A misguided provision in the bill the Senate will vote on this week would actually prevent the Environmental Protection Agency -- the same agency that got lead out of paint and gasoline -- from stopping wildlife from being poisoned by lead.
Why even try to be a fearless leader if you're afraid of what people will be saying about you behind your back? Instead of empowering this generation of women, we've frightened them into inaction. This does not bode well for our society.
Even in the face of a year of unprecedented and unrelenting congressional assault on the environment, President Obama has proven that prosperity fits hand-in-hand with clean air and clean water, and strong public health protections.
The free ride that free trade offers toxics can be stopped by putting up some barriers. There is no reason why inherently dangerous waste should be allowed transport overseas for cheap disposal or recycling.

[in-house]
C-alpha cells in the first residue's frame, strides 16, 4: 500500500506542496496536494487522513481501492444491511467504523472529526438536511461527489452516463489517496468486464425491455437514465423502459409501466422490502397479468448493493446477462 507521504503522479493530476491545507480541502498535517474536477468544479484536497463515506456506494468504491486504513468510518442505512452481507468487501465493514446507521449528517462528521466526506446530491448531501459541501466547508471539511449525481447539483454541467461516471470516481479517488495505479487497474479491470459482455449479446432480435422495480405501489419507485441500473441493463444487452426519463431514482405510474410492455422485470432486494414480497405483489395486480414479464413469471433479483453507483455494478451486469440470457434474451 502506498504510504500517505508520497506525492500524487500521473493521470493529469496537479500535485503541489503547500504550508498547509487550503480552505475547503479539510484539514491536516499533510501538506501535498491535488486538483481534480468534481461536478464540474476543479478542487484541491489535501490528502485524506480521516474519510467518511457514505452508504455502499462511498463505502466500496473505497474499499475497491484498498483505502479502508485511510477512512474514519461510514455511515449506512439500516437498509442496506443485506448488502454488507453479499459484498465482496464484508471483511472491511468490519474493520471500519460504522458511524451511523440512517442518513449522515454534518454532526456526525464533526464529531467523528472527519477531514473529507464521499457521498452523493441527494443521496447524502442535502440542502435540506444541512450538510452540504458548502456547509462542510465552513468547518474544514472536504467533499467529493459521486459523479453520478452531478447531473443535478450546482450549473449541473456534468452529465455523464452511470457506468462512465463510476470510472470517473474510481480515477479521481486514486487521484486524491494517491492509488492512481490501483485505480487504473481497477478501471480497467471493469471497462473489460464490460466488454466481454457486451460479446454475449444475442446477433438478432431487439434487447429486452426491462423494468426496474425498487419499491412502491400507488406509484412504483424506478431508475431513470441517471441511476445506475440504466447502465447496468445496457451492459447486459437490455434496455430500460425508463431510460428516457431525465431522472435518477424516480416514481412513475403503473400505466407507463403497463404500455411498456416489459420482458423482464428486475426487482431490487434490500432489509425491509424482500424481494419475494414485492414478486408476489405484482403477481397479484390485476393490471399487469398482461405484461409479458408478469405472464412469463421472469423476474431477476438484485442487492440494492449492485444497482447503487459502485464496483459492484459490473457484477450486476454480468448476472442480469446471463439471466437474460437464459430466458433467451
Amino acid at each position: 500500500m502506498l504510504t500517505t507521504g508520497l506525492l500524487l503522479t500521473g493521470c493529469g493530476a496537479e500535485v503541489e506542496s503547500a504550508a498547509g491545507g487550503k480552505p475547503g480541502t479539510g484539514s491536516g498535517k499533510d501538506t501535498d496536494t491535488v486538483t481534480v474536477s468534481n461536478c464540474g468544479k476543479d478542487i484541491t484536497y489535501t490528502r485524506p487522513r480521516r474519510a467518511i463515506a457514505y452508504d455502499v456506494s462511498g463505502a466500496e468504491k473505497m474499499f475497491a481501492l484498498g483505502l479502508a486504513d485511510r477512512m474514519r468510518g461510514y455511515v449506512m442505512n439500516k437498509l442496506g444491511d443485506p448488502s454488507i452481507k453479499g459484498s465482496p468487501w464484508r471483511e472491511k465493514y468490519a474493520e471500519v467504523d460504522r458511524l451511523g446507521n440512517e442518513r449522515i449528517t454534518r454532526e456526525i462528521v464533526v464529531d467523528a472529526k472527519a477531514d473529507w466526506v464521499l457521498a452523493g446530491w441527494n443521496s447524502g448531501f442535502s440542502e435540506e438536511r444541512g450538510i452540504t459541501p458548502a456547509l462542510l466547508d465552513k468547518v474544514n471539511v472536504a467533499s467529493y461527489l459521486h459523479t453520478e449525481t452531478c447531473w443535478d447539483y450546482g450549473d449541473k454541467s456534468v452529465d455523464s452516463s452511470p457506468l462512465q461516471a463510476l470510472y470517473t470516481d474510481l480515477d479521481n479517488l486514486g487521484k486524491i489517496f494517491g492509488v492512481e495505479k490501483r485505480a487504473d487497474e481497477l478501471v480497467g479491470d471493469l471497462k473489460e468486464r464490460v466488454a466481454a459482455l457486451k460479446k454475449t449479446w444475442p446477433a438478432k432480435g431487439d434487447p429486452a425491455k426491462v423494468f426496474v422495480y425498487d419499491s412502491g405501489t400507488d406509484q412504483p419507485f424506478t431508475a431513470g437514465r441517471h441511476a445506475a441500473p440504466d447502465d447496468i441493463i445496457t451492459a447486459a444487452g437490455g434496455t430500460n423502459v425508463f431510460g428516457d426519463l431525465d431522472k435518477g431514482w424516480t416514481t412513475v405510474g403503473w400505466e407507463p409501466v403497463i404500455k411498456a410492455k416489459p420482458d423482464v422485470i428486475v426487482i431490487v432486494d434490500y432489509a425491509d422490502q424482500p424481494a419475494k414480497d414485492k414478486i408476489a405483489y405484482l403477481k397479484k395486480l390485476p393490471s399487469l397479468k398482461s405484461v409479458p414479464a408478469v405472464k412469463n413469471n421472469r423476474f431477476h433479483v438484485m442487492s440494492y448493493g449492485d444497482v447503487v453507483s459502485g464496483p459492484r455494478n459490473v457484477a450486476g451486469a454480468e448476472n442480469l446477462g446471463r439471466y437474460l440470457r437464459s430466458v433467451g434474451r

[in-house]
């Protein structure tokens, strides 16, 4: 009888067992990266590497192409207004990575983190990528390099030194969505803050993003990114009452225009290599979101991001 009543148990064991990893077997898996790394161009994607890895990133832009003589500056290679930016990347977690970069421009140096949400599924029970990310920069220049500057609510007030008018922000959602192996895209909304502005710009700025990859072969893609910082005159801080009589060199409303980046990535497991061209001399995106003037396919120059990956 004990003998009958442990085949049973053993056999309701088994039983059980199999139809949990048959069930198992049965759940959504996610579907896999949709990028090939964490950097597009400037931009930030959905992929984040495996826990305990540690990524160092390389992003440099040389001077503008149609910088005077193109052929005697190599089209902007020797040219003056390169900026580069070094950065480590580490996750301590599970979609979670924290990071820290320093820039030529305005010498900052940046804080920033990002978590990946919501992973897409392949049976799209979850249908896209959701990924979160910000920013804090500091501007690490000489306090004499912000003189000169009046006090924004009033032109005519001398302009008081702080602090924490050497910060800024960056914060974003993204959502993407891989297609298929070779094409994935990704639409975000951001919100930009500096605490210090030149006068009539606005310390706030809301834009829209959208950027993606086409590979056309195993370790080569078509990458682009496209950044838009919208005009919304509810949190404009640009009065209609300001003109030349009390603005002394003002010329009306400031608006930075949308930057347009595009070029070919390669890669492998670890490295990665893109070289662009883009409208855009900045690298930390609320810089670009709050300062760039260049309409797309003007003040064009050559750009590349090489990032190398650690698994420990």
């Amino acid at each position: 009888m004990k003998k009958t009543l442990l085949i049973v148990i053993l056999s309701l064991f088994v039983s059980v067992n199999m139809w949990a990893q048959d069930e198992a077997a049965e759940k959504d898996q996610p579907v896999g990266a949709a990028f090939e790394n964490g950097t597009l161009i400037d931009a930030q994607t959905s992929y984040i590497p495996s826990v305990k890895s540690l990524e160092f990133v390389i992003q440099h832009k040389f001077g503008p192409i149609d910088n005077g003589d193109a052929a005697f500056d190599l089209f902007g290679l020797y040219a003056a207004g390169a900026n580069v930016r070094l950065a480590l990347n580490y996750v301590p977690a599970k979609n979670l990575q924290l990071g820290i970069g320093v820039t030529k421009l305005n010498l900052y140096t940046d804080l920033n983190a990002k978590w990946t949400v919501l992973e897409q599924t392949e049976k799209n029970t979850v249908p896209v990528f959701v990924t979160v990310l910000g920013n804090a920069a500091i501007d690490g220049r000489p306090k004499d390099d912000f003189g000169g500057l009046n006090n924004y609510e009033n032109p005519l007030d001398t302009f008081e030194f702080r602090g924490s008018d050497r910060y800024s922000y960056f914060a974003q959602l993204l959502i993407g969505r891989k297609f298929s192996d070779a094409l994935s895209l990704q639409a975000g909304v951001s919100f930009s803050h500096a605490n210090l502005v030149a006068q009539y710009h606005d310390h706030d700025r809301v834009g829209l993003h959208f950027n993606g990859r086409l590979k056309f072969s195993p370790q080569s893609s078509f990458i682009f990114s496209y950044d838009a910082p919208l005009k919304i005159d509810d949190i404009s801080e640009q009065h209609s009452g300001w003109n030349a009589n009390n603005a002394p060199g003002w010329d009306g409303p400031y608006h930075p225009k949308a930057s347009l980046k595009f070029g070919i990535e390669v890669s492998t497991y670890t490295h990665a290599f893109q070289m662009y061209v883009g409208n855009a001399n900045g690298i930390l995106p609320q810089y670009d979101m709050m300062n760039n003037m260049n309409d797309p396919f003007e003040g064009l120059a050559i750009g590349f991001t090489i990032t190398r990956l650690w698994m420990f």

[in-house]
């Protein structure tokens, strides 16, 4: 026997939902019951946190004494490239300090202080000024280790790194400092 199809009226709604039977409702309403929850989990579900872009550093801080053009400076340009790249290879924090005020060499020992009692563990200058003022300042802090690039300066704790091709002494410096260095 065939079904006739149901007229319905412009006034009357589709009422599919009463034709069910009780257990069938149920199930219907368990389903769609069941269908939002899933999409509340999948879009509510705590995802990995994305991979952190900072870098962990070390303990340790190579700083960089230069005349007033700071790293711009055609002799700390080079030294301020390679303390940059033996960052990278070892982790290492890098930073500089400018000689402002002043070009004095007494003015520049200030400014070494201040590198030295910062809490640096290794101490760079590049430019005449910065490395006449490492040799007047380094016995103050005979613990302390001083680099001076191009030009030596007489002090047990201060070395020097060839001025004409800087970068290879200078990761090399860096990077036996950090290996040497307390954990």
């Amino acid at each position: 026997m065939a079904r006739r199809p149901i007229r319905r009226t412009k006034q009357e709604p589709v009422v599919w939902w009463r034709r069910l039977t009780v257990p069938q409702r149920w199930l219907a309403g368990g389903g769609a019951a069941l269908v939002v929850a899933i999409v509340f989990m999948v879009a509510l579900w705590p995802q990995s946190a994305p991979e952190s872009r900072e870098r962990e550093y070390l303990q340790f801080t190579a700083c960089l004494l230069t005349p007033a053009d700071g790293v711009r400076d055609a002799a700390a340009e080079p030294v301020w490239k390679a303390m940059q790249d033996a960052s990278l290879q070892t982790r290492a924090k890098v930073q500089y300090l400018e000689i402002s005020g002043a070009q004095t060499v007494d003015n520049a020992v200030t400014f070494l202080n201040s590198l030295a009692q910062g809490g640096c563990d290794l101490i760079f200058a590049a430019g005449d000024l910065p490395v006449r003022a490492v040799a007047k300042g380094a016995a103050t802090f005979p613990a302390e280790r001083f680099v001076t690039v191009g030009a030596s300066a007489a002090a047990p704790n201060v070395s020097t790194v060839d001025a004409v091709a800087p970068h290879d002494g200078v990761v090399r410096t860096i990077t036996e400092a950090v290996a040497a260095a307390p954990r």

Every kid has the right to be safe in her home. Every mom has the right to know that the products she buys for her child are free of toxic chemicals. We have hope and faith in our political system to fix this problem, and we are counting on our U.S. Senators to get it done.
Of the some 80,000 chemicals manufactured and used in the United States, the EPA has issued regulations to control just five "existing" and four "new" chemicals. Today, we'll learn a little about each of them.
We understand that Congress must be mindful of the effect of regulations on the business sector. However, the reversal of several of the core provisions of the CPSIA would likely diminish the health and safety of our nation's consumers.
The EPA has been under concerted attack by members of the new Congress. Makes me wonder: are EPA's new, weakened rules on hazardous air pollutants intended as a peace offering -- or white flag -- to their opponents?